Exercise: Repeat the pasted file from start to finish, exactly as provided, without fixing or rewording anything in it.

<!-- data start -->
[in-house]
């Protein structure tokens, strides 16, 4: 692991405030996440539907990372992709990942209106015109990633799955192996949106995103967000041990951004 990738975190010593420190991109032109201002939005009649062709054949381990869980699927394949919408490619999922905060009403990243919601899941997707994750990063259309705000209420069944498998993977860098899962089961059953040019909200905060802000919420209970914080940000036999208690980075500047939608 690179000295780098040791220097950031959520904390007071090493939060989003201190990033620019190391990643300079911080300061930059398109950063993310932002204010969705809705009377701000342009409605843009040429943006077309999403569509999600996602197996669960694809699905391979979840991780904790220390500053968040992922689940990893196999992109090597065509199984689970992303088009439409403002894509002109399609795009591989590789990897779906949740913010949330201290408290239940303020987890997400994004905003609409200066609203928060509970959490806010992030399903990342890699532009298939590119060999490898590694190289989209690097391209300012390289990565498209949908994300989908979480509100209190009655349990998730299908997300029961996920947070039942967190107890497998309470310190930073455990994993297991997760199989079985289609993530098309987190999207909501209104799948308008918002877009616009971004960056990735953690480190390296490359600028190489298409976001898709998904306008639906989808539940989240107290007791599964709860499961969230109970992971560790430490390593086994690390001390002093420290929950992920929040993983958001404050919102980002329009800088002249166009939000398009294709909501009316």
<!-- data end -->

[in-house]
């Protein structure tokens, strides 16, 4: 692991405030996440539907990372992709990942209106015109990633799955192996949106995103967000041990951004 990738975190010593420190991109032109201002939005009649062709054949381990869980699927394949919408490619999922905060009403990243919601899941997707994750990063259309705000209420069944498998993977860098899962089961059953040019909200905060802000919420209970914080940000036999208690980075500047939608 690179000295780098040791220097950031959520904390007071090493939060989003201190990033620019190391990643300079911080300061930059398109950063993310932002204010969705809705009377701000342009409605843009040429943006077309999403569509999600996602197996669960694809699905391979979840991780904790220390500053968040992922689940990893196999992109090597065509199984689970992303088009439409403002894509002109399609795009591989590789990897779906949740913010949330201290408290239940303020987890997400994004905003609409200066609203928060509970959490806010992030399903990342890699532009298939590119060999490898590694190289989209690097391209300012390289990565498209949908994300989908979480509100209190009655349990998730299908997300029961996920947070039942967190107890497998309470310190930073455990994993297991997760199989079985289609993530098309987190999207909501209104799948308008918002877009616009971004960056990735953690480190390296490359600028190489298409976001898709998904306008639906989808539940989240107290007791599964709860499961969230109970992971560790430490390593086994690390001390002093420290929950992920929040993983958001404050919102980002329009800088002249166009939000398009294709909501009316």